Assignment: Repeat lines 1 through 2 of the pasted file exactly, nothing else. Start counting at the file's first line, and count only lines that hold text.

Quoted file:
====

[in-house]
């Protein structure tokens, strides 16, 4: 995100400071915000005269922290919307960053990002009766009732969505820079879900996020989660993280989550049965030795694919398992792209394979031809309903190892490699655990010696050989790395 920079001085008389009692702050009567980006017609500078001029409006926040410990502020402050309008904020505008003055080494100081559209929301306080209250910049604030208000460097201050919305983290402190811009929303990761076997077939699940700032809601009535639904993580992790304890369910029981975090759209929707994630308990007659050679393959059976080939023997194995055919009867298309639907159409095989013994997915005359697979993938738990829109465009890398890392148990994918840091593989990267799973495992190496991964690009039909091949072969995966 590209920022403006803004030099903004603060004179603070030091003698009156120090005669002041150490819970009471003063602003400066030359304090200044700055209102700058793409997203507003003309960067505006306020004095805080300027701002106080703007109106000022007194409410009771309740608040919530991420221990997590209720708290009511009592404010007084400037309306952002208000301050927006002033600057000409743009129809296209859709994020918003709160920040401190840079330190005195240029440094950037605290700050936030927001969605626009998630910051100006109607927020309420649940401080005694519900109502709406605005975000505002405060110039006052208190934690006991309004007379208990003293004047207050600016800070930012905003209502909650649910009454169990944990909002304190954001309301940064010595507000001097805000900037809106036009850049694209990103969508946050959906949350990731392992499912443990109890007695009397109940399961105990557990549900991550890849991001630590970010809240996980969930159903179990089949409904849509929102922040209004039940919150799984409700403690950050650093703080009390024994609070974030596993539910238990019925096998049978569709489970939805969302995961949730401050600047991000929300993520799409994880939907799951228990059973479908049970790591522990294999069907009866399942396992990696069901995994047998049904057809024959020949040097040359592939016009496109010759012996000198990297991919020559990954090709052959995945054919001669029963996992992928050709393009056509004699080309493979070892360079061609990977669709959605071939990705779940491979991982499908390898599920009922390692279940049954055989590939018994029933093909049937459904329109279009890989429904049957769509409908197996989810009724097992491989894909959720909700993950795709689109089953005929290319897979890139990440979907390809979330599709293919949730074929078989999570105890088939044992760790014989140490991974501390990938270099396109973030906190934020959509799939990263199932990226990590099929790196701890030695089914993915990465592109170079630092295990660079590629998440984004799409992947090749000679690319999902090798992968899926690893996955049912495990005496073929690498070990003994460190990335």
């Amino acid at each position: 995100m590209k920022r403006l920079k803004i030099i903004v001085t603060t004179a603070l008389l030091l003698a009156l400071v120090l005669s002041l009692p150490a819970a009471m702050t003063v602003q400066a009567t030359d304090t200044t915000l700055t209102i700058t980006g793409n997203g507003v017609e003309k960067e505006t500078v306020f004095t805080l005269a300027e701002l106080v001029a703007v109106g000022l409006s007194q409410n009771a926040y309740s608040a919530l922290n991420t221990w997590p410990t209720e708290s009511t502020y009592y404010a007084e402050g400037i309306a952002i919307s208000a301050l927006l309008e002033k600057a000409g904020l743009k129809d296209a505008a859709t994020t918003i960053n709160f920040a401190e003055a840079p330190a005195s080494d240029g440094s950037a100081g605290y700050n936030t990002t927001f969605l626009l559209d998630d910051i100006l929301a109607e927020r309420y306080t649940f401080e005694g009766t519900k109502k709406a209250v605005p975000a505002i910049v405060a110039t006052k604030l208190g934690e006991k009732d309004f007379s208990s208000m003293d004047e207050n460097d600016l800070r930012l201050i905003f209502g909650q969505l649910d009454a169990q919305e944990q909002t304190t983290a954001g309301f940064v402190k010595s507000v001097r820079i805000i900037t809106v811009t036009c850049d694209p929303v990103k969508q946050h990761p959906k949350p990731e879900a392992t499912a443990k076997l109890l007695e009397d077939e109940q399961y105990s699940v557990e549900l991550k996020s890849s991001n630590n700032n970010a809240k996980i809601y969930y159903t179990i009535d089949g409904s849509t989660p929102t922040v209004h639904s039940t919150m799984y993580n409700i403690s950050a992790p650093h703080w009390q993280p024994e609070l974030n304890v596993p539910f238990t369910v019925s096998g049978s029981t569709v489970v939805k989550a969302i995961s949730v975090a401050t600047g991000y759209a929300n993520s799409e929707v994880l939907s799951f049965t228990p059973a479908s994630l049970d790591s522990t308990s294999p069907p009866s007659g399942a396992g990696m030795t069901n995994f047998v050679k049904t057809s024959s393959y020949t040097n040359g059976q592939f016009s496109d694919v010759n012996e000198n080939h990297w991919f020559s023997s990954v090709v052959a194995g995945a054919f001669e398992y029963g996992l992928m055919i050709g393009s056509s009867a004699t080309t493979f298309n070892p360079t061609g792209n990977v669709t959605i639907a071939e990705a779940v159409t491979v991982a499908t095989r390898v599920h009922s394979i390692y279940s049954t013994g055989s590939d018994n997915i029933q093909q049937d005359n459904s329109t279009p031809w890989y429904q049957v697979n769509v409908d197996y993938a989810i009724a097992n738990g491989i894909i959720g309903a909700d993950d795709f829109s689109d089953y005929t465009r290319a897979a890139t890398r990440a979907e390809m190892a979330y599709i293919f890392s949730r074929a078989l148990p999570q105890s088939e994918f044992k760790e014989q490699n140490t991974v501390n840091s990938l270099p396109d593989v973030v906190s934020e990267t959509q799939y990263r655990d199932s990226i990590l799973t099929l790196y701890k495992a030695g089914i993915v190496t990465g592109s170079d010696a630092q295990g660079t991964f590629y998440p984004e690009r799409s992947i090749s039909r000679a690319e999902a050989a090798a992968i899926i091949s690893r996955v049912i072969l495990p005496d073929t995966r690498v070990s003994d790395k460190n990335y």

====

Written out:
[in-house]
């Protein structure tokens, strides 16, 4: 995100400071915000005269922290919307960053990002009766009732969505820079879900996020989660993280989550049965030795694919398992792209394979031809309903190892490699655990010696050989790395 920079001085008389009692702050009567980006017609500078001029409006926040410990502020402050309008904020505008003055080494100081559209929301306080209250910049604030208000460097201050919305983290402190811009929303990761076997077939699940700032809601009535639904993580992790304890369910029981975090759209929707994630308990007659050679393959059976080939023997194995055919009867298309639907159409095989013994997915005359697979993938738990829109465009890398890392148990994918840091593989990267799973495992190496991964690009039909091949072969995966 590209920022403006803004030099903004603060004179603070030091003698009156120090005669002041150490819970009471003063602003400066030359304090200044700055209102700058793409997203507003003309960067505006306020004095805080300027701002106080703007109106000022007194409410009771309740608040919530991420221990997590209720708290009511009592404010007084400037309306952002208000301050927006002033600057000409743009129809296209859709994020918003709160920040401190840079330190005195240029440094950037605290700050936030927001969605626009998630910051100006109607927020309420649940401080005694519900109502709406605005975000505002405060110039006052208190934690006991309004007379208990003293004047207050600016800070930012905003209502909650649910009454169990944990909002304190954001309301940064010595507000001097805000900037809106036009850049694209990103969508946050959906949350990731392992499912443990109890007695009397109940399961105990557990549900991550890849991001630590970010809240996980969930159903179990089949409904849509929102922040209004039940919150799984409700403690950050650093703080009390024994609070974030596993539910238990019925096998049978569709489970939805969302995961949730401050600047991000929300993520799409994880939907799951228990059973479908049970790591522990294999069907009866399942396992990696069901995994047998049904057809024959020949040097040359592939016009496109010759012996000198990297991919020559990954090709052959995945054919001669029963996992992928050709393009056509004699080309493979070892360079061609990977669709959605071939990705779940491979991982499908390898599920009922390692279940049954055989590939018994029933093909049937459904329109279009890989429904049957769509409908197996989810009724097992491989894909959720909700993950795709689109089953005929290319897979890139990440979907390809979330599709293919949730074929078989999570105890088939044992760790014989140490991974501390990938270099396109973030906190934020959509799939990263199932990226990590099929790196701890030695089914993915990465592109170079630092295990660079590629998440984004799409992947090749000679690319999902090798992968899926690893996955049912495990005496073929690498070990003994460190990335």